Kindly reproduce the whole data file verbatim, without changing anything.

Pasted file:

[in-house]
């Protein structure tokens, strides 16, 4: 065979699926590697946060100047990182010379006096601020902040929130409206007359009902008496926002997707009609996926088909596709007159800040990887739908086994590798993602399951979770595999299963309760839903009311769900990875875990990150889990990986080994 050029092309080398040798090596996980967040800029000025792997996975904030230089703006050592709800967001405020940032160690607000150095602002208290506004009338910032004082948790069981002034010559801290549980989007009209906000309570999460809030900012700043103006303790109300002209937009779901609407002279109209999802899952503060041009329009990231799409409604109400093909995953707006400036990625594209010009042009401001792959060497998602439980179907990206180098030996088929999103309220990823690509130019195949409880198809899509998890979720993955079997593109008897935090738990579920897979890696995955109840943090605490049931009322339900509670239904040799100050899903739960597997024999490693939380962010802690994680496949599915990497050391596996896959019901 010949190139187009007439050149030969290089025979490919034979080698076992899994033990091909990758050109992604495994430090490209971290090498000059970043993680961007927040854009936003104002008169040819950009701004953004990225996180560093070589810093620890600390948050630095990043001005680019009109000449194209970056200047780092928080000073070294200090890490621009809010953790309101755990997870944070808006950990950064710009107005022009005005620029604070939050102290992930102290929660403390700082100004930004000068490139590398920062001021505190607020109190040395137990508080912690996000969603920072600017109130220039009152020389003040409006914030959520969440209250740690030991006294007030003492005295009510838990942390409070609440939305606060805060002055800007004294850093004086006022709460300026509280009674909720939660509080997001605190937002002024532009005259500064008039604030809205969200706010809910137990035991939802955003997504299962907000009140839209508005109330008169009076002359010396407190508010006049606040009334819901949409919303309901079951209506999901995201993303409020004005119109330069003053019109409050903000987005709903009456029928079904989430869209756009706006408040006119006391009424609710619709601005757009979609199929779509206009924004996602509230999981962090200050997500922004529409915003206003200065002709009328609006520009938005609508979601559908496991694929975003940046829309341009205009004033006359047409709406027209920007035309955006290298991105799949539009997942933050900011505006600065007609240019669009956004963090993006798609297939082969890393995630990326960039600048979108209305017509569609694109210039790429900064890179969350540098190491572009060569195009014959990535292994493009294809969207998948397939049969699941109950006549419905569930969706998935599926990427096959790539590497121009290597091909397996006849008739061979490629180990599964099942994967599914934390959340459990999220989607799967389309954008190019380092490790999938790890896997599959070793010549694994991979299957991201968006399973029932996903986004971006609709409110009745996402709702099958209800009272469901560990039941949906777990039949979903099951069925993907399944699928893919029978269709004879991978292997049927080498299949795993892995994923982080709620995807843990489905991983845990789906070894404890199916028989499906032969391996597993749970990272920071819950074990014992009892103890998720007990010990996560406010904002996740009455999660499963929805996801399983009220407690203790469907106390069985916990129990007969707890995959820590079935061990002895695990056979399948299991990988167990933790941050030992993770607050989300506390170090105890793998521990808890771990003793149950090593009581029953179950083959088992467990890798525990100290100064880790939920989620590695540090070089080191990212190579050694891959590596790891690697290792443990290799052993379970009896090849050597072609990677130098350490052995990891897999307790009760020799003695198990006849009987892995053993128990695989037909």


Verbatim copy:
[in-house]
């Protein structure tokens, strides 16, 4: 065979699926590697946060100047990182010379006096601020902040929130409206007359009902008496926002997707009609996926088909596709007159800040990887739908086994590798993602399951979770595999299963309760839903009311769900990875875990990150889990990986080994 050029092309080398040798090596996980967040800029000025792997996975904030230089703006050592709800967001405020940032160690607000150095602002208290506004009338910032004082948790069981002034010559801290549980989007009209906000309570999460809030900012700043103006303790109300002209937009779901609407002279109209999802899952503060041009329009990231799409409604109400093909995953707006400036990625594209010009042009401001792959060497998602439980179907990206180098030996088929999103309220990823690509130019195949409880198809899509998890979720993955079997593109008897935090738990579920897979890696995955109840943090605490049931009322339900509670239904040799100050899903739960597997024999490693939380962010802690994680496949599915990497050391596996896959019901 010949190139187009007439050149030969290089025979490919034979080698076992899994033990091909990758050109992604495994430090490209971290090498000059970043993680961007927040854009936003104002008169040819950009701004953004990225996180560093070589810093620890600390948050630095990043001005680019009109000449194209970056200047780092928080000073070294200090890490621009809010953790309101755990997870944070808006950990950064710009107005022009005005620029604070939050102290992930102290929660403390700082100004930004000068490139590398920062001021505190607020109190040395137990508080912690996000969603920072600017109130220039009152020389003040409006914030959520969440209250740690030991006294007030003492005295009510838990942390409070609440939305606060805060002055800007004294850093004086006022709460300026509280009674909720939660509080997001605190937002002024532009005259500064008039604030809205969200706010809910137990035991939802955003997504299962907000009140839209508005109330008169009076002359010396407190508010006049606040009334819901949409919303309901079951209506999901995201993303409020004005119109330069003053019109409050903000987005709903009456029928079904989430869209756009706006408040006119006391009424609710619709601005757009979609199929779509206009924004996602509230999981962090200050997500922004529409915003206003200065002709009328609006520009938005609508979601559908496991694929975003940046829309341009205009004033006359047409709406027209920007035309955006290298991105799949539009997942933050900011505006600065007609240019669009956004963090993006798609297939082969890393995630990326960039600048979108209305017509569609694109210039790429900064890179969350540098190491572009060569195009014959990535292994493009294809969207998948397939049969699941109950006549419905569930969706998935599926990427096959790539590497121009290597091909397996006849008739061979490629180990599964099942994967599914934390959340459990999220989607799967389309954008190019380092490790999938790890896997599959070793010549694994991979299957991201968006399973029932996903986004971006609709409110009745996402709702099958209800009272469901560990039941949906777990039949979903099951069925993907399944699928893919029978269709004879991978292997049927080498299949795993892995994923982080709620995807843990489905991983845990789906070894404890199916028989499906032969391996597993749970990272920071819950074990014992009892103890998720007990010990996560406010904002996740009455999660499963929805996801399983009220407690203790469907106390069985916990129990007969707890995959820590079935061990002895695990056979399948299991990988167990933790941050030992993770607050989300506390170090105890793998521990808890771990003793149950090593009581029953179950083959088992467990890798525990100290100064880790939920989620590695540090070089080191990212190579050694891959590596790891690697290792443990290799052993379970009896090849050597072609990677130098350490052995990891897999307790009760020799003695198990006849009987892995053993128990695989037909």